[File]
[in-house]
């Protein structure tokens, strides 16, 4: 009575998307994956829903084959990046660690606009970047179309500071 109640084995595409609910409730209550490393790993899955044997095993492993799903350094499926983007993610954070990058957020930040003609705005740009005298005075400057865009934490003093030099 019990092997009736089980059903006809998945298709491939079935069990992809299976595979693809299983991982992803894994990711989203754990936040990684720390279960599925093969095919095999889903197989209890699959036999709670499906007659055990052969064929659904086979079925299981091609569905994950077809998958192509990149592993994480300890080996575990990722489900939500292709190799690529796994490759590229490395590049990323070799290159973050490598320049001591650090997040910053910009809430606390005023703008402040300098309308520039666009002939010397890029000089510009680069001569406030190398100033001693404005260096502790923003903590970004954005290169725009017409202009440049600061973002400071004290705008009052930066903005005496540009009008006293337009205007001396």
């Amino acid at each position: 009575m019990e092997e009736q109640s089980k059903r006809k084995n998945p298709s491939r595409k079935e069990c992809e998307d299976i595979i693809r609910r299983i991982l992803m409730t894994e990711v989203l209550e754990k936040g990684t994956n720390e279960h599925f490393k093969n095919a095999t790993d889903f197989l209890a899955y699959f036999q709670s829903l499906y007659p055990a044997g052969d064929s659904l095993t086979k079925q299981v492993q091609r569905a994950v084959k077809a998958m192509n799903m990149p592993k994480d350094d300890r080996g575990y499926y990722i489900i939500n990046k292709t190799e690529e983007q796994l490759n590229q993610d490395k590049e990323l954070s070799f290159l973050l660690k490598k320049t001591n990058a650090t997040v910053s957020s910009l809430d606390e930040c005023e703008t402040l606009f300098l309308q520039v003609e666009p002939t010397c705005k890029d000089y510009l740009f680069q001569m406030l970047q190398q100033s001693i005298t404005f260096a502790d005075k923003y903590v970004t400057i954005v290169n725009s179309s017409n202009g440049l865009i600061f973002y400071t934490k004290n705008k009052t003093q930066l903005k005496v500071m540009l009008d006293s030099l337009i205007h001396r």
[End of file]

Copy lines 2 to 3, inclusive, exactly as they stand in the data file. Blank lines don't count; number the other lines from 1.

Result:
């Protein structure tokens, strides 16, 4: 009575998307994956829903084959990046660690606009970047179309500071 109640084995595409609910409730209550490393790993899955044997095993492993799903350094499926983007993610954070990058957020930040003609705005740009005298005075400057865009934490003093030099 019990092997009736089980059903006809998945298709491939079935069990992809299976595979693809299983991982992803894994990711989203754990936040990684720390279960599925093969095919095999889903197989209890699959036999709670499906007659055990052969064929659904086979079925299981091609569905994950077809998958192509990149592993994480300890080996575990990722489900939500292709190799690529796994490759590229490395590049990323070799290159973050490598320049001591650090997040910053910009809430606390005023703008402040300098309308520039666009002939010397890029000089510009680069001569406030190398100033001693404005260096502790923003903590970004954005290169725009017409202009440049600061973002400071004290705008009052930066903005005496540009009008006293337009205007001396």
């Amino acid at each position: 009575m019990e092997e009736q109640s089980k059903r006809k084995n998945p298709s491939r595409k079935e069990c992809e998307d299976i595979i693809r609910r299983i991982l992803m409730t894994e990711v989203l209550e754990k936040g990684t994956n720390e279960h599925f490393k093969n095919a095999t790993d889903f197989l209890a899955y699959f036999q709670s829903l499906y007659p055990a044997g052969d064929s659904l095993t086979k079925q299981v492993q091609r569905a994950v084959k077809a998958m192509n799903m990149p592993k994480d350094d300890r080996g575990y499926y990722i489900i939500n990046k292709t190799e690529e983007q796994l490759n590229q993610d490395k590049e990323l954070s070799f290159l973050l660690k490598k320049t001591n990058a650090t997040v910053s957020s910009l809430d606390e930040c005023e703008t402040l606009f300098l309308q520039v003609e666009p002939t010397c705005k890029d000089y510009l740009f680069q001569m406030l970047q190398q100033s001693i005298t404005f260096a502790d005075k923003y903590v970004t400057i954005v290169n725009s179309s017409n202009g440049l865009i600061f973002y400071t934490k004290n705008k009052t003093q930066l903005k005496v500071m540009l009008d006293s030099l337009i205007h001396r």